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As the rapid pace of technology change continues unabated, institutions are faced with numerous decisions and choices to support teaching and learning. Amid many options and constrained budgets, faculty and administrators must carefully choose which practices to adopt and where to invest their time, effort, and financial resources. As critical as these decisions are, the information available about the impact of these innovations is often scarce, scattered, or both. What evidence do we have that these changes and innovations are having the desired impact? What current effective practices would enable us to collect that evidence?

At "Seeking Evidence of Impact," the 2011 ELI Online Spring Focus Session, we engaged the teaching and learning community in exploring initial questions on seeking evidence. Do our innovations accomplish our desired outcomes? How do we define "impact"? How do we measure impact? Through plenary sessions and various institutional case studies, we:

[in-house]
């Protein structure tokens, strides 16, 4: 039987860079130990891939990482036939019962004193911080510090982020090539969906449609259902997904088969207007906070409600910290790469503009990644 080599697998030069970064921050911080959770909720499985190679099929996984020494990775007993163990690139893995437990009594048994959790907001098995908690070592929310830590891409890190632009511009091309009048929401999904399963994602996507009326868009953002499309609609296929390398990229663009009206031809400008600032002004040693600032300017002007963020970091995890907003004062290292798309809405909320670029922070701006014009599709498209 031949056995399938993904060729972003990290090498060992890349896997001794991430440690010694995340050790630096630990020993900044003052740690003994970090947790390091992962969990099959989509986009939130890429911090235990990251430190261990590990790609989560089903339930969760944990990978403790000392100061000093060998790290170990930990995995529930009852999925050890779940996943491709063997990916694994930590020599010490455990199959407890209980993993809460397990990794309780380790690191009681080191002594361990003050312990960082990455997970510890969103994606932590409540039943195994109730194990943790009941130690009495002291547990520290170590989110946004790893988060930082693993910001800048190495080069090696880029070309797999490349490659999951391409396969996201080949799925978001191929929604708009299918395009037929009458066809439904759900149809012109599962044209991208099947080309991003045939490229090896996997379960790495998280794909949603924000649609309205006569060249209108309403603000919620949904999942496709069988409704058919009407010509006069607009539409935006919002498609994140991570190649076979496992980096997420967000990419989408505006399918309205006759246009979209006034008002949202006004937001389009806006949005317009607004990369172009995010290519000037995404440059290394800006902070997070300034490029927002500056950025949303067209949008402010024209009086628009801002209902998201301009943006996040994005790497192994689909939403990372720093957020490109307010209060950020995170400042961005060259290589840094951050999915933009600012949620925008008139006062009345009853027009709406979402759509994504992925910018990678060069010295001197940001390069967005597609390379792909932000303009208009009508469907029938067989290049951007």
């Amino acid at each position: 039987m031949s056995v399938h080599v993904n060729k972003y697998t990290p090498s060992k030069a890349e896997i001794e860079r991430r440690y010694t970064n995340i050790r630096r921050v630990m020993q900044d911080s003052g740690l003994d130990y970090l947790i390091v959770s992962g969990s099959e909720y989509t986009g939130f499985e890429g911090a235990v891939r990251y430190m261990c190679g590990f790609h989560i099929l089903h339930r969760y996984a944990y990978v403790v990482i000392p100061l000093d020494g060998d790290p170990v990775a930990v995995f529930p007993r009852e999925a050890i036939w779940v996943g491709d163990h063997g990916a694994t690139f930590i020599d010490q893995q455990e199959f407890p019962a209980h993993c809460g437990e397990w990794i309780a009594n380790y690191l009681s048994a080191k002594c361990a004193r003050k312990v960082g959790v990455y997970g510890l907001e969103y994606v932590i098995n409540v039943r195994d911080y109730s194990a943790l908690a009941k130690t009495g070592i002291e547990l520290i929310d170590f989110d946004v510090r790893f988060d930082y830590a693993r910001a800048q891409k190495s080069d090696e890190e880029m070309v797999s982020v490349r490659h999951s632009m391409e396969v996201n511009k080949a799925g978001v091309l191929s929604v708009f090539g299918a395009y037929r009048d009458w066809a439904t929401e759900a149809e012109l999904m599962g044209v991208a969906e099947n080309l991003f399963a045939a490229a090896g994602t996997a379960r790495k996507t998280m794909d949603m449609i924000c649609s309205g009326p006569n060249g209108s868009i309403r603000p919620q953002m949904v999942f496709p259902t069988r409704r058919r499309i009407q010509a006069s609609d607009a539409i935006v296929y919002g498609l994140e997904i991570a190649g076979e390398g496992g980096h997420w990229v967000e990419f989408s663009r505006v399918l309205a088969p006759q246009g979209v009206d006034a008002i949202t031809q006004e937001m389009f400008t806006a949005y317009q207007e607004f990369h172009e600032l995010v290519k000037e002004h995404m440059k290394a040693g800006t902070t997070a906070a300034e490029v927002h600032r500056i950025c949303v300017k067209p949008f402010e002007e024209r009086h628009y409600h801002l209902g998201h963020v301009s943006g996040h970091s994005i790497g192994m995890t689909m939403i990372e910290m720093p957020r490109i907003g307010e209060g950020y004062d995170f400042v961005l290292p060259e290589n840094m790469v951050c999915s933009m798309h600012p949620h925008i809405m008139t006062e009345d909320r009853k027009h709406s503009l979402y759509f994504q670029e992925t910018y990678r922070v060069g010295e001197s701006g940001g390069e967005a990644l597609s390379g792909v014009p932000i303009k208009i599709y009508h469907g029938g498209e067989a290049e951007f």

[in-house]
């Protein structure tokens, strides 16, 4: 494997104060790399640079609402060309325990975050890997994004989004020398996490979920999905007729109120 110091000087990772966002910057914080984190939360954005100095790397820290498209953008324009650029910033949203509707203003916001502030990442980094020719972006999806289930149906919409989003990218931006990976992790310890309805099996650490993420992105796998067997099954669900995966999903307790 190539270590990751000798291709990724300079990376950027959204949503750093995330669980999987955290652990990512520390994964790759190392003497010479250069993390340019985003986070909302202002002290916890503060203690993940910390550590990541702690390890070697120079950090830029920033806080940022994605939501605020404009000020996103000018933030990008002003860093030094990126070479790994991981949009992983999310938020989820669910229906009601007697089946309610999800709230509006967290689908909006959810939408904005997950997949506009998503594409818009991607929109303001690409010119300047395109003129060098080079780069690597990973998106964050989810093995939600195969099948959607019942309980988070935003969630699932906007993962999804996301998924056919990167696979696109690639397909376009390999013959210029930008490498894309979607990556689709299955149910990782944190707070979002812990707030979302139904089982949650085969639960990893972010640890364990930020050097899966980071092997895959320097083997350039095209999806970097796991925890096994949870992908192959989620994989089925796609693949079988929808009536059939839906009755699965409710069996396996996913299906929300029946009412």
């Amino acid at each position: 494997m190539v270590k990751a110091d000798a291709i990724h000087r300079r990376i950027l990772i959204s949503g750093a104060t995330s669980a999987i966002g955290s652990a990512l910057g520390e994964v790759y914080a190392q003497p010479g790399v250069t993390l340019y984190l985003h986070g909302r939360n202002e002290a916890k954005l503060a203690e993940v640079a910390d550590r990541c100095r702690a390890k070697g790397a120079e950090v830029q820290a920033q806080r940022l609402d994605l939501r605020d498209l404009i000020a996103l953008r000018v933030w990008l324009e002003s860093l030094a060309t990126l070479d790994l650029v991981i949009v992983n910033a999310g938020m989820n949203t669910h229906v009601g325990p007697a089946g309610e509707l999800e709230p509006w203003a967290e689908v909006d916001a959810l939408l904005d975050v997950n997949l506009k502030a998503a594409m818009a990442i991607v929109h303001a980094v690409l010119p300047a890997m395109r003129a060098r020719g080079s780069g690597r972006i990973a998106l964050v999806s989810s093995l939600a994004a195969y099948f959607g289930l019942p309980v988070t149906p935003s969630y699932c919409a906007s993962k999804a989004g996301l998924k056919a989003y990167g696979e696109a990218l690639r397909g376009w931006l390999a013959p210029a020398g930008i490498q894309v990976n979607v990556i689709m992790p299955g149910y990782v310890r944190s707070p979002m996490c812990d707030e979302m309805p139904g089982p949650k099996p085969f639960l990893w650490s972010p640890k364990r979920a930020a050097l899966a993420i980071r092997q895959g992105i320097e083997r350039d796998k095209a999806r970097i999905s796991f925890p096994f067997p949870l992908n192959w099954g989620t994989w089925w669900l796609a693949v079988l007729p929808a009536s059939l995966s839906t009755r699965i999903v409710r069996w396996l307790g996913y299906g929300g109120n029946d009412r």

• Examined research strategies designed to evaluate teaching and learning innovation and practice
  • Reviewed various approaches and designs for collecting evidence
  • Explored evaluation tools and methodologies and how they can be used to effectively measure the impact of our innovations and practices
  • Discussed evidence-of-impact challenges and opportunities at various institutional levels and across various institutional types and controls (public, private, two year, four year)
  • Learned how to infuse instructional objectives and pedagogy into the evidence-seeking process
  • Toured institutional case studies and the research frameworks that have been used to evaluate their effectiveness and construct future improvements

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